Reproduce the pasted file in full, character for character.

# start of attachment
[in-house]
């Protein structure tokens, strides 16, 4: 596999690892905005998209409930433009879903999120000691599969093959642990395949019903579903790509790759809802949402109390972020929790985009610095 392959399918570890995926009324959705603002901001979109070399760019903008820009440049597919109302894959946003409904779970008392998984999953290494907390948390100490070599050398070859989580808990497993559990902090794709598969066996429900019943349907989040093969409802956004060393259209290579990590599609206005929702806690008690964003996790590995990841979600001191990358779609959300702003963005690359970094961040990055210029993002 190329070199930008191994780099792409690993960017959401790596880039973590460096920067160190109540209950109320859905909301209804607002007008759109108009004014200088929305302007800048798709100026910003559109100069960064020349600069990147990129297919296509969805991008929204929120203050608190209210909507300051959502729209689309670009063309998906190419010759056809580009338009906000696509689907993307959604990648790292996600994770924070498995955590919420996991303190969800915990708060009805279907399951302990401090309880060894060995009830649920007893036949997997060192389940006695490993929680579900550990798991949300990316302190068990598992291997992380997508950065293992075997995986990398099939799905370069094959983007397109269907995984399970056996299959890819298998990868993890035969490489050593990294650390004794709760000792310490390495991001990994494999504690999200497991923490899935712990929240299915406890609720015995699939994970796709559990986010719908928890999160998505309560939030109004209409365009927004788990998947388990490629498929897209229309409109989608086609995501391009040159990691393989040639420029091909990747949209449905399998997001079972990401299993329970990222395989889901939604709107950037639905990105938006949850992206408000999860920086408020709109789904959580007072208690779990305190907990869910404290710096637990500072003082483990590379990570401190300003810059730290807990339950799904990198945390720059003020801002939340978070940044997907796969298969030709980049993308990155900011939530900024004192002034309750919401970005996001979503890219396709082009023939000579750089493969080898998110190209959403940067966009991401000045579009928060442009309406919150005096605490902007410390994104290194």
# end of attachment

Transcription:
[in-house]
């Protein structure tokens, strides 16, 4: 596999690892905005998209409930433009879903999120000691599969093959642990395949019903579903790509790759809802949402109390972020929790985009610095 392959399918570890995926009324959705603002901001979109070399760019903008820009440049597919109302894959946003409904779970008392998984999953290494907390948390100490070599050398070859989580808990497993559990902090794709598969066996429900019943349907989040093969409802956004060393259209290579990590599609206005929702806690008690964003996790590995990841979600001191990358779609959300702003963005690359970094961040990055210029993002 190329070199930008191994780099792409690993960017959401790596880039973590460096920067160190109540209950109320859905909301209804607002007008759109108009004014200088929305302007800048798709100026910003559109100069960064020349600069990147990129297919296509969805991008929204929120203050608190209210909507300051959502729209689309670009063309998906190419010759056809580009338009906000696509689907993307959604990648790292996600994770924070498995955590919420996991303190969800915990708060009805279907399951302990401090309880060894060995009830649920007893036949997997060192389940006695490993929680579900550990798991949300990316302190068990598992291997992380997508950065293992075997995986990398099939799905370069094959983007397109269907995984399970056996299959890819298998990868993890035969490489050593990294650390004794709760000792310490390495991001990994494999504690999200497991923490899935712990929240299915406890609720015995699939994970796709559990986010719908928890999160998505309560939030109004209409365009927004788990998947388990490629498929897209229309409109989608086609995501391009040159990691393989040639420029091909990747949209449905399998997001079972990401299993329970990222395989889901939604709107950037639905990105938006949850992206408000999860920086408020709109789904959580007072208690779990305190907990869910404290710096637990500072003082483990590379990570401190300003810059730290807990339950799904990198945390720059003020801002939340978070940044997907796969298969030709980049993308990155900011939530900024004192002034309750919401970005996001979503890219396709082009023939000579750089493969080898998110190209959403940067966009991401000045579009928060442009309406919150005096605490902007410390994104290194």